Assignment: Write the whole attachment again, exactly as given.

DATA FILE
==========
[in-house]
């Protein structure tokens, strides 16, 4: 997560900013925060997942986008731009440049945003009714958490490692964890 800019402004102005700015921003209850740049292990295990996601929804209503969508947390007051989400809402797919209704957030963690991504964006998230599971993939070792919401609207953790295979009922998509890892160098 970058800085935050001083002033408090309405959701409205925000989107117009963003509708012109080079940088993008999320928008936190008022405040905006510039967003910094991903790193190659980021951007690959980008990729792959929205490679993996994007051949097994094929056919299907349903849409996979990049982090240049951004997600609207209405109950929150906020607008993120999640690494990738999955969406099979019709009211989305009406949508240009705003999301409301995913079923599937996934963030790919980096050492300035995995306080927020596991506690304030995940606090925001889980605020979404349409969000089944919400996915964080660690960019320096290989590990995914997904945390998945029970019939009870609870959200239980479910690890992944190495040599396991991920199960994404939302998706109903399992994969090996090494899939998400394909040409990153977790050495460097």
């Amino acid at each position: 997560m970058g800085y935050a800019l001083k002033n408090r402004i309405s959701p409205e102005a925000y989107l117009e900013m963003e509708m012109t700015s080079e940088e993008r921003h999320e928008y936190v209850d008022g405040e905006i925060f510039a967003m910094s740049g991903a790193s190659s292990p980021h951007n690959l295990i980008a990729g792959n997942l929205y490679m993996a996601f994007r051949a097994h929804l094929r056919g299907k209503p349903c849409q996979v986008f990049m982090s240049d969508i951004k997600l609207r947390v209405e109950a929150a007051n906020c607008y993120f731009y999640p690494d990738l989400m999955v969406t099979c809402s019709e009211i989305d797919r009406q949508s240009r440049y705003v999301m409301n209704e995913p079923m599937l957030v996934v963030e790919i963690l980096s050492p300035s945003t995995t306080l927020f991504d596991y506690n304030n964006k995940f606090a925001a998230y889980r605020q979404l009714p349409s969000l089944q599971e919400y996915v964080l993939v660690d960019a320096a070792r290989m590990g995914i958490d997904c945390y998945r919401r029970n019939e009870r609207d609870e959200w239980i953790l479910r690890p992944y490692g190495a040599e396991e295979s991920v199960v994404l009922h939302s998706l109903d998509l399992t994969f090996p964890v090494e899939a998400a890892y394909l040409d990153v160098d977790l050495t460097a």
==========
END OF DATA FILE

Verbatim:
[in-house]
């Protein structure tokens, strides 16, 4: 997560900013925060997942986008731009440049945003009714958490490692964890 800019402004102005700015921003209850740049292990295990996601929804209503969508947390007051989400809402797919209704957030963690991504964006998230599971993939070792919401609207953790295979009922998509890892160098 970058800085935050001083002033408090309405959701409205925000989107117009963003509708012109080079940088993008999320928008936190008022405040905006510039967003910094991903790193190659980021951007690959980008990729792959929205490679993996994007051949097994094929056919299907349903849409996979990049982090240049951004997600609207209405109950929150906020607008993120999640690494990738999955969406099979019709009211989305009406949508240009705003999301409301995913079923599937996934963030790919980096050492300035995995306080927020596991506690304030995940606090925001889980605020979404349409969000089944919400996915964080660690960019320096290989590990995914997904945390998945029970019939009870609870959200239980479910690890992944190495040599396991991920199960994404939302998706109903399992994969090996090494899939998400394909040409990153977790050495460097």
């Amino acid at each position: 997560m970058g800085y935050a800019l001083k002033n408090r402004i309405s959701p409205e102005a925000y989107l117009e900013m963003e509708m012109t700015s080079e940088e993008r921003h999320e928008y936190v209850d008022g405040e905006i925060f510039a967003m910094s740049g991903a790193s190659s292990p980021h951007n690959l295990i980008a990729g792959n997942l929205y490679m993996a996601f994007r051949a097994h929804l094929r056919g299907k209503p349903c849409q996979v986008f990049m982090s240049d969508i951004k997600l609207r947390v209405e109950a929150a007051n906020c607008y993120f731009y999640p690494d990738l989400m999955v969406t099979c809402s019709e009211i989305d797919r009406q949508s240009r440049y705003v999301m409301n209704e995913p079923m599937l957030v996934v963030e790919i963690l980096s050492p300035s945003t995995t306080l927020f991504d596991y506690n304030n964006k995940f606090a925001a998230y889980r605020q979404l009714p349409s969000l089944q599971e919400y996915v964080l993939v660690d960019a320096a070792r290989m590990g995914i958490d997904c945390y998945r919401r029970n019939e009870r609207d609870e959200w239980i953790l479910r690890p992944y490692g190495a040599e396991e295979s991920v199960v994404l009922h939302s998706l109903d998509l399992t994969f090996p964890v090494e899939a998400a890892y394909l040409d990153v160098d977790l050495t460097a």